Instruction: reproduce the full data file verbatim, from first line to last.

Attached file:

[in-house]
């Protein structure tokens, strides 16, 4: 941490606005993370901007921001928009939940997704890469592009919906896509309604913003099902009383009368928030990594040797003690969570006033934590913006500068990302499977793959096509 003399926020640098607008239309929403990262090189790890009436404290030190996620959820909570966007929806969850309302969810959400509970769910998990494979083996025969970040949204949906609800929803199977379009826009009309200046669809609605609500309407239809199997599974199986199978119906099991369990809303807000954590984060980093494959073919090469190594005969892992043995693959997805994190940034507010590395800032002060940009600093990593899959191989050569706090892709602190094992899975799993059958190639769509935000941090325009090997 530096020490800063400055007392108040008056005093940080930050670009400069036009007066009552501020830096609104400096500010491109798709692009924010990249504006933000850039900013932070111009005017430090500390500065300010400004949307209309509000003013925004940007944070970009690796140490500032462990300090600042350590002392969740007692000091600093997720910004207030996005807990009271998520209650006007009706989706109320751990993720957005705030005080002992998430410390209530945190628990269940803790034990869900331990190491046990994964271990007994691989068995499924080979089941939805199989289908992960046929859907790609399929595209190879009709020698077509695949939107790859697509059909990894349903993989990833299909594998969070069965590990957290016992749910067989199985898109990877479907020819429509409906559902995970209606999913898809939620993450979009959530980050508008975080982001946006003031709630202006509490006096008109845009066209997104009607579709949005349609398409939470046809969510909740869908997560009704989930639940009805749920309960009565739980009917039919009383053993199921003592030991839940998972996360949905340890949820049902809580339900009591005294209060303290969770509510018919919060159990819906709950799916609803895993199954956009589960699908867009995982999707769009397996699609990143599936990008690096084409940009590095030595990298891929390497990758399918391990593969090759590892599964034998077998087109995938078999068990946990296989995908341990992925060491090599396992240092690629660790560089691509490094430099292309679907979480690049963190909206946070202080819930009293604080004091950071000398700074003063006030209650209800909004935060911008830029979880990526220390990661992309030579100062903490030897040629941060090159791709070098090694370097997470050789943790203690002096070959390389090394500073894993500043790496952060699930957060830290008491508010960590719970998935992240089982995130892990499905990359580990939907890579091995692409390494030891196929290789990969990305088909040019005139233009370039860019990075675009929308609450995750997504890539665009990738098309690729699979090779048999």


[in-house]
């Protein structure tokens, strides 16, 4: 941490606005993370901007921001928009939940997704890469592009919906896509309604913003099902009383009368928030990594040797003690969570006033934590913006500068990302499977793959096509 003399926020640098607008239309929403990262090189790890009436404290030190996620959820909570966007929806969850309302969810959400509970769910998990494979083996025969970040949204949906609800929803199977379009826009009309200046669809609605609500309407239809199997599974199986199978119906099991369990809303807000954590984060980093494959073919090469190594005969892992043995693959997805994190940034507010590395800032002060940009600093990593899959191989050569706090892709602190094992899975799993059958190639769509935000941090325009090997 530096020490800063400055007392108040008056005093940080930050670009400069036009007066009552501020830096609104400096500010491109798709692009924010990249504006933000850039900013932070111009005017430090500390500065300010400004949307209309509000003013925004940007944070970009690796140490500032462990300090600042350590002392969740007692000091600093997720910004207030996005807990009271998520209650006007009706989706109320751990993720957005705030005080002992998430410390209530945190628990269940803790034990869900331990190491046990994964271990007994691989068995499924080979089941939805199989289908992960046929859907790609399929595209190879009709020698077509695949939107790859697509059909990894349903993989990833299909594998969070069965590990957290016992749910067989199985898109990877479907020819429509409906559902995970209606999913898809939620993450979009959530980050508008975080982001946006003031709630202006509490006096008109845009066209997104009607579709949005349609398409939470046809969510909740869908997560009704989930639940009805749920309960009565739980009917039919009383053993199921003592030991839940998972996360949905340890949820049902809580339900009591005294209060303290969770509510018919919060159990819906709950799916609803895993199954956009589960699908867009995982999707769009397996699609990143599936990008690096084409940009590095030595990298891929390497990758399918391990593969090759590892599964034998077998087109995938078999068990946990296989995908341990992925060491090599396992240092690629660790560089691509490094430099292309679907979480690049963190909206946070202080819930009293604080004091950071000398700074003063006030209650209800909004935060911008830029979880990526220390990661992309030579100062903490030897040629941060090159791709070098090694370097997470050789943790203690002096070959390389090394500073894993500043790496952060699930957060830290008491508010960590719970998935992240089982995130892990499905990359580990939907890579091995692409390494030891196929290789990969990305088909040019005139233009370039860019990075675009929308609450995750997504890539665009990738098309690729699979090779048999």